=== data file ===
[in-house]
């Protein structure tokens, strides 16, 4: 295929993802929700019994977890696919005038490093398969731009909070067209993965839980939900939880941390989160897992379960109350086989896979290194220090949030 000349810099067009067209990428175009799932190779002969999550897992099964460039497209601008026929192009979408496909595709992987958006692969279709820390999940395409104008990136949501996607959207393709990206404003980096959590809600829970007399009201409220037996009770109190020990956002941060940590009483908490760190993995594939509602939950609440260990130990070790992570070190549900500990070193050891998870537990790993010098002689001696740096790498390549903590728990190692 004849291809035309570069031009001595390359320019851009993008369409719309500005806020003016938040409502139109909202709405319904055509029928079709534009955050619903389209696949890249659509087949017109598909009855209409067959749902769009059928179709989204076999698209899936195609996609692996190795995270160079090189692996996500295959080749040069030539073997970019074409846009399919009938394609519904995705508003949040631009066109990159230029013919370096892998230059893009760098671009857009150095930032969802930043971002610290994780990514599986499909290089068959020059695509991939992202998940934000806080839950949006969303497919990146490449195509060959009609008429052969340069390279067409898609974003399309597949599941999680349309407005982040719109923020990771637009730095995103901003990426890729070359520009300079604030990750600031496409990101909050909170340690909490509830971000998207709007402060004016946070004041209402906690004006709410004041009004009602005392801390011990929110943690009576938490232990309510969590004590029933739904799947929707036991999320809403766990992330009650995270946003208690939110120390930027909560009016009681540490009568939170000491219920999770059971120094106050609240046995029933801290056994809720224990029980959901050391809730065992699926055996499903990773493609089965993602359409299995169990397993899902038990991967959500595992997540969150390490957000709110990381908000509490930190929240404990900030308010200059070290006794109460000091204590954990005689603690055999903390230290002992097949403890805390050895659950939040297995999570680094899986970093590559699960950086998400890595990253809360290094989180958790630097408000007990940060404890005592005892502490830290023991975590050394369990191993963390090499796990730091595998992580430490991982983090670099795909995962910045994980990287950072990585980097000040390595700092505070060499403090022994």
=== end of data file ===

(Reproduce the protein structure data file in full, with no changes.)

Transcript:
[in-house]
């Protein structure tokens, strides 16, 4: 295929993802929700019994977890696919005038490093398969731009909070067209993965839980939900939880941390989160897992379960109350086989896979290194220090949030 000349810099067009067209990428175009799932190779002969999550897992099964460039497209601008026929192009979408496909595709992987958006692969279709820390999940395409104008990136949501996607959207393709990206404003980096959590809600829970007399009201409220037996009770109190020990956002941060940590009483908490760190993995594939509602939950609440260990130990070790992570070190549900500990070193050891998870537990790993010098002689001696740096790498390549903590728990190692 004849291809035309570069031009001595390359320019851009993008369409719309500005806020003016938040409502139109909202709405319904055509029928079709534009955050619903389209696949890249659509087949017109598909009855209409067959749902769009059928179709989204076999698209899936195609996609692996190795995270160079090189692996996500295959080749040069030539073997970019074409846009399919009938394609519904995705508003949040631009066109990159230029013919370096892998230059893009760098671009857009150095930032969802930043971002610290994780990514599986499909290089068959020059695509991939992202998940934000806080839950949006969303497919990146490449195509060959009609008429052969340069390279067409898609974003399309597949599941999680349309407005982040719109923020990771637009730095995103901003990426890729070359520009300079604030990750600031496409990101909050909170340690909490509830971000998207709007402060004016946070004041209402906690004006709410004041009004009602005392801390011990929110943690009576938490232990309510969590004590029933739904799947929707036991999320809403766990992330009650995270946003208690939110120390930027909560009016009681540490009568939170000491219920999770059971120094106050609240046995029933801290056994809720224990029980959901050391809730065992699926055996499903990773493609089965993602359409299995169990397993899902038990991967959500595992997540969150390490957000709110990381908000509490930190929240404990900030308010200059070290006794109460000091204590954990005689603690055999903390230290002992097949403890805390050895659950939040297995999570680094899986970093590559699960950086998400890595990253809360290094989180958790630097408000007990940060404890005592005892502490830290023991975590050394369990191993963390090499796990730091595998992580430490991982983090670099795909995962910045994980990287950072990585980097000040390595700092505070060499403090022994």